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Going local, slowly: Toronto adopts plan to buy half its food from local farmers - NOW Toronto

July 16, 2011
Ben Spurr
NOW Toronto

City council voted to update Toronto’s local food procurement policy Thursday, directing city staff at daycares and seniors’ homes to buy locally-produced food whenever possible, as long as additional costs are not involved. The aim is to eventually reach a point where 50 per cent of all food procured by the city is locally-produced.

The policy also directs that roughly $125,000 of money obtained through a provincial grant should go towards buying food processing equipment, developing local food recipes, and educating city staff about the importance of local food.

Frantz Hartman of the Toronto Environmental Alliance called Thursday’s vote a win-win for the city and Ontario farmers. “Today there was almost unanimous support for Toronto to continue increase its purchase of local foods for city run daycares and seniors homes,” he said. “This is exactly the signal that we needed to send out to our farming neighbours who supply us with good nutritious local food, and to the food industry that wants to increase its use of local food.”

The local food policy had been in the works since 2008, and Darcy Higgins of local food advocacy group Food Forward was relieved that it received support given the current climate at city hall, in which environmental concerns are seen to have taken a back-seat to cost-cutting measures.

“The policy was under stress because of a discussion at the government management committee a couple of weeks ago. We were quite concerned that the policy would be eliminated,” he said. “So we were really pleased by the decision at council, and the great show of support that almost all councillors, except one, voted in favour of it.”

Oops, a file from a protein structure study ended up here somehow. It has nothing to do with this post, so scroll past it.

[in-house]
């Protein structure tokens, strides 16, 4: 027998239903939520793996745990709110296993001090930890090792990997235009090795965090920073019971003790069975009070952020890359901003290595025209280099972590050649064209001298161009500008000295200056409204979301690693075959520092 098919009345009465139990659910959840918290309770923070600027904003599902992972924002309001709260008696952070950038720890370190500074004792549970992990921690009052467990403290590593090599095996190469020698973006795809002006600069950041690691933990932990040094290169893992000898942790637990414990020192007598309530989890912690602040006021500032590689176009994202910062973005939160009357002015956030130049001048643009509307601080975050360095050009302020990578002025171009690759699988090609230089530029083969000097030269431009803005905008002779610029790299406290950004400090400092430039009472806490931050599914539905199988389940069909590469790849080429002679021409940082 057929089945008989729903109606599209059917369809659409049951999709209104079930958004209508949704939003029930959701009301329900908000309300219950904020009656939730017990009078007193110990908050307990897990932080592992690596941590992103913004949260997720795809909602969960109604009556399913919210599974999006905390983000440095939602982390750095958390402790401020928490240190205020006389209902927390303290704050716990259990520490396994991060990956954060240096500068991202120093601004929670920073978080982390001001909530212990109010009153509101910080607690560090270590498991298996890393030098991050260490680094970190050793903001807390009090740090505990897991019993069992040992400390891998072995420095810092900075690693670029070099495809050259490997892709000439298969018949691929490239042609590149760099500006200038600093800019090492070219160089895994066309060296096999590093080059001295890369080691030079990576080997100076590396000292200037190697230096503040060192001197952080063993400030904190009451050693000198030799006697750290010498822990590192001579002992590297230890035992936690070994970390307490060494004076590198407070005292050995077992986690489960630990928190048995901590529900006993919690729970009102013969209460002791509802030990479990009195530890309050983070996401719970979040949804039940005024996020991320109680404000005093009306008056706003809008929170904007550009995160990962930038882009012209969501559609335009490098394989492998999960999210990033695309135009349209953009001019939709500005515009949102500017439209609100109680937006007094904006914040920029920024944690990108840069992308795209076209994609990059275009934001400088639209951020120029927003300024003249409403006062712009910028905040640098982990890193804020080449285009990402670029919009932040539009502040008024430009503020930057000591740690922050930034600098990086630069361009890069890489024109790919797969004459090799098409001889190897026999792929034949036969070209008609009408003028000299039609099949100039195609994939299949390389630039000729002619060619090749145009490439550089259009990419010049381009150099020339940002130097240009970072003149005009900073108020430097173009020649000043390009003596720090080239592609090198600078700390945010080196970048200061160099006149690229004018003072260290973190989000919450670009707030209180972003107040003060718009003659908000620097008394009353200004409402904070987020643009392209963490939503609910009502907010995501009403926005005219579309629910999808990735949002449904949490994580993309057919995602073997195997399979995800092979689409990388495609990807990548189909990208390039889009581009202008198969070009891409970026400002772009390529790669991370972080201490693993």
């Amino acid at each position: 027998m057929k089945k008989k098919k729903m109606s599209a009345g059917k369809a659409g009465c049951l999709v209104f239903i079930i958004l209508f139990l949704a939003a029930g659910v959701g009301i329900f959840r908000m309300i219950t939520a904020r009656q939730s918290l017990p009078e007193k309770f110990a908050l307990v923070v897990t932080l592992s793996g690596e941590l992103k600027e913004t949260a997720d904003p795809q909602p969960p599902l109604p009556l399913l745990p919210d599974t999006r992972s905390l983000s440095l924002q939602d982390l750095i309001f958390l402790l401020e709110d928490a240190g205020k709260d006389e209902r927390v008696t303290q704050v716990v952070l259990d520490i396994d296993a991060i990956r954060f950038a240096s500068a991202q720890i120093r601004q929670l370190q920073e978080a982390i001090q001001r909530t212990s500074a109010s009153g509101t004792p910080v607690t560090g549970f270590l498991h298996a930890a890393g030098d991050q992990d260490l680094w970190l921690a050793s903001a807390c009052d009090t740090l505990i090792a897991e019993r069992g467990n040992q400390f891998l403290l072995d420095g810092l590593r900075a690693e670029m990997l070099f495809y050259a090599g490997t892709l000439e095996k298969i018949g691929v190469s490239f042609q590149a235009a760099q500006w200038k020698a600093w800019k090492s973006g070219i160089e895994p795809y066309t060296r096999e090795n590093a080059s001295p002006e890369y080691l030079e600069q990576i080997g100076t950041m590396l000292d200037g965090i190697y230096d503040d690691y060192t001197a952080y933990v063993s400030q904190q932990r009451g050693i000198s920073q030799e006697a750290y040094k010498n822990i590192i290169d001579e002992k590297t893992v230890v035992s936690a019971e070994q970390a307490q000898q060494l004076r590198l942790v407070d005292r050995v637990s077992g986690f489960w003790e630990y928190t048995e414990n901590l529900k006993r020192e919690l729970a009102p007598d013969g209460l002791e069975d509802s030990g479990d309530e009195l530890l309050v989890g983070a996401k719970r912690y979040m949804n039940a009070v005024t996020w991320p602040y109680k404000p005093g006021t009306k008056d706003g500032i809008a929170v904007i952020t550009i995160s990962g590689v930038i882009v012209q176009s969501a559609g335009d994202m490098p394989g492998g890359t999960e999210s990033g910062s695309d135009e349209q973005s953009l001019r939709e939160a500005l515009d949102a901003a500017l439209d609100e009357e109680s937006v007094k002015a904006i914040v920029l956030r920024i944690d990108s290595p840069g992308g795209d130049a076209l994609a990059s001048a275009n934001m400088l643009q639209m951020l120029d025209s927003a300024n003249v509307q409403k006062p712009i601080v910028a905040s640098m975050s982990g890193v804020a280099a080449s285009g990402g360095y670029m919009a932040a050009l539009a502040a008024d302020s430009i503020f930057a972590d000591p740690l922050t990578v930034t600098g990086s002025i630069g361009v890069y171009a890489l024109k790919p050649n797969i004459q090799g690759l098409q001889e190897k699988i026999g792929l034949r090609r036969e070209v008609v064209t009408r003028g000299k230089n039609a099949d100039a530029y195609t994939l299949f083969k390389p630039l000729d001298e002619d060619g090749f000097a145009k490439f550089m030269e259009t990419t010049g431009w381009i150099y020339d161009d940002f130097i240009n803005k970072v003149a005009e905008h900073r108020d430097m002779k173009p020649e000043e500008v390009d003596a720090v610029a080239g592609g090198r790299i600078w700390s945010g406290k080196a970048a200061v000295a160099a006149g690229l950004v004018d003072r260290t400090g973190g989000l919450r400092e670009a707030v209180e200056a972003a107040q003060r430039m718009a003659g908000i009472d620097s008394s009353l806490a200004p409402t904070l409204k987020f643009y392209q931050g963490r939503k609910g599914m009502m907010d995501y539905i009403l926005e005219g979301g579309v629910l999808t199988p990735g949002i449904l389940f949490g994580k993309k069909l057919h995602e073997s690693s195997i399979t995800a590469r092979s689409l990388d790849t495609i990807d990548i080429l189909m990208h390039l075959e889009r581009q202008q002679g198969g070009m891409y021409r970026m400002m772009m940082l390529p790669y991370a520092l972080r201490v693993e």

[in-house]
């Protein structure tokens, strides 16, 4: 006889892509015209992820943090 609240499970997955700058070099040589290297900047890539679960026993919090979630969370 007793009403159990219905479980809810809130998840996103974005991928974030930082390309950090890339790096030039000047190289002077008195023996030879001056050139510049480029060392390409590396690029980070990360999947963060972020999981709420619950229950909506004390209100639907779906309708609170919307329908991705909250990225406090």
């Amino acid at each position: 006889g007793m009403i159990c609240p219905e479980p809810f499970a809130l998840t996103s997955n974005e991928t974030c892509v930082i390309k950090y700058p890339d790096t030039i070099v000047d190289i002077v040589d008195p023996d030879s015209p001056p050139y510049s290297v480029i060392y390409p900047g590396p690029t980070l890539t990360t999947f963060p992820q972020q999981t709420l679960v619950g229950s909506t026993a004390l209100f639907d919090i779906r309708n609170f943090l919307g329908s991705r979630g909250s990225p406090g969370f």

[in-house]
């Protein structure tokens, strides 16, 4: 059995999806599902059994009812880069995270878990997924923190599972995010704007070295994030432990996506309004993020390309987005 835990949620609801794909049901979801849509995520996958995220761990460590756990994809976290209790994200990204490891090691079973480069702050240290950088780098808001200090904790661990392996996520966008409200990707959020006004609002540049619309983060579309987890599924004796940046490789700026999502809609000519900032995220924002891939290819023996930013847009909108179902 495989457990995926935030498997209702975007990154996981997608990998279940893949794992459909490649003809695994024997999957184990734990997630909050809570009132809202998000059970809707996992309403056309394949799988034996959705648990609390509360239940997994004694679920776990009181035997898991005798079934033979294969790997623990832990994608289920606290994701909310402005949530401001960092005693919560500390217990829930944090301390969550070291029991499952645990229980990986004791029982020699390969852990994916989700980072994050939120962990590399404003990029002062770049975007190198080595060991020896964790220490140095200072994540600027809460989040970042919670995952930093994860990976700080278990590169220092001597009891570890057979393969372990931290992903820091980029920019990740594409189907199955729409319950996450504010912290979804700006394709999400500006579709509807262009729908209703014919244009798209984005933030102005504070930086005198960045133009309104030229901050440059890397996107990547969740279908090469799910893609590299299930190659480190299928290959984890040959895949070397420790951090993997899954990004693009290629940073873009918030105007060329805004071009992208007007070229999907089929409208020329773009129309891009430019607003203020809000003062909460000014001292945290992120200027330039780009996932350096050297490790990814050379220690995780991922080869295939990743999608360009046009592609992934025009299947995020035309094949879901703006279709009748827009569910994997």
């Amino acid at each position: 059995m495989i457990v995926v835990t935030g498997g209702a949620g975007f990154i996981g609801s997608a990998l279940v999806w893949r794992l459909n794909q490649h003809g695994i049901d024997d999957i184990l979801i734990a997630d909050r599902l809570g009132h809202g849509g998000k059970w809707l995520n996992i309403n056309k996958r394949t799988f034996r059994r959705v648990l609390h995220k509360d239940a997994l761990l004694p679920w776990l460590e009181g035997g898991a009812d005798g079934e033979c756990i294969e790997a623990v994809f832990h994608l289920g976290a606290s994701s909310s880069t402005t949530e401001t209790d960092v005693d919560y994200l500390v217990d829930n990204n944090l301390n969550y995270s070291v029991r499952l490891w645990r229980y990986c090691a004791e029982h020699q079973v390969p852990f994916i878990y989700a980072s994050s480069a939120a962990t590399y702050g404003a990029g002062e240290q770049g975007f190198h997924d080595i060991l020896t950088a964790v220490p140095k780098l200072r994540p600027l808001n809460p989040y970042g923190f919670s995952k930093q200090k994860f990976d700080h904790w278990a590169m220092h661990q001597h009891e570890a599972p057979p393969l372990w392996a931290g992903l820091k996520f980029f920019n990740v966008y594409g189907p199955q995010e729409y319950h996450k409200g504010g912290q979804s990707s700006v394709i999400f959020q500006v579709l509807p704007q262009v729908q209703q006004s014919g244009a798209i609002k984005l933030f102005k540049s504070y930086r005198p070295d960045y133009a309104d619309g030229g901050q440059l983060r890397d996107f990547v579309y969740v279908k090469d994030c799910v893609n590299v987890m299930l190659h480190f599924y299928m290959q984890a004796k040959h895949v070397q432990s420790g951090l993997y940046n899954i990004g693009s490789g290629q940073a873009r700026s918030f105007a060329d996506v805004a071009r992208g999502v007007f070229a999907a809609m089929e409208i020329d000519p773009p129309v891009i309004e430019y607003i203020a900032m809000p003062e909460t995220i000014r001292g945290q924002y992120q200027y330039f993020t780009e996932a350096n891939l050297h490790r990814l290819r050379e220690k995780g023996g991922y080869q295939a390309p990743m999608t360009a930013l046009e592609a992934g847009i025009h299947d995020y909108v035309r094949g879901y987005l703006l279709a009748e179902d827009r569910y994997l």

Each year the city spends about $11 million buying food for daycares, long-term care homes, and hostel services. Roughly 7,600 clients use these services on a daily basis, and proponents of the local food policy say that buying local will not only be healthier for those who depend on the city for their meals, but will also benefit Ontario agriculture workers.

The version of the policy adopted Thursday has been watered down since 2008 however. Critics charge that the program has been undercut by the addition of the stipulation that local food can only be bought when it's not more expensive than other food products. And while the ultimate goal is still to see 50 per cent of the city’s food locally-sourced, a consultant report commissioned by the city found that target is not achievable in the near future because of “the constraints and limitations of the local food industry.” In the short term, the new goal is to reach a target of 25 per cent.

Achieving that goal will be made easier if Ontario’s agriculture ministry accepts the city report’s recommendation to alter the definition of local processed food. The city report suggests that to be classified as local, processed food should need to have only 51 per cent local ingredients.

Councillor Mary-Margaret McMahon, who lobbied council to adopt the new policy, said that under current definitions products like pineapple yogurt cannot be considered local even if the dairy products used to make them are produced in Ontario.

“To me, processed or canned or fresh, it’s still from Ontario,” she said. “Then you’re supporting other jobs too. We were supporting our farmers but now we (hope to be) supporting processing plants, packaging plants, and truckers.”

Higgins said that the new definition won’t necessarily mean that less healthy foods are classified as local. “We’ve got a lot of jobs in local processing in Toronto. It’s really important to support that and help the healthy processing that’s just the basics, that’s not putting in a whole lot chemicals in the food,” he said.

For all its purported benefits, council’s near unanimous endorsement of the updated policy can be attributed to the fact the fact that it won’t cost the city a penny. All the funds being used came from a $225,000 grant from the Ontario agriculture ministry’s Greenbelt Fund, which was awarded to help the city develop ways to increase local food procurement.

As originally published here:

2011-07-16 Going local slowly _NOW_.pdf18.71 KB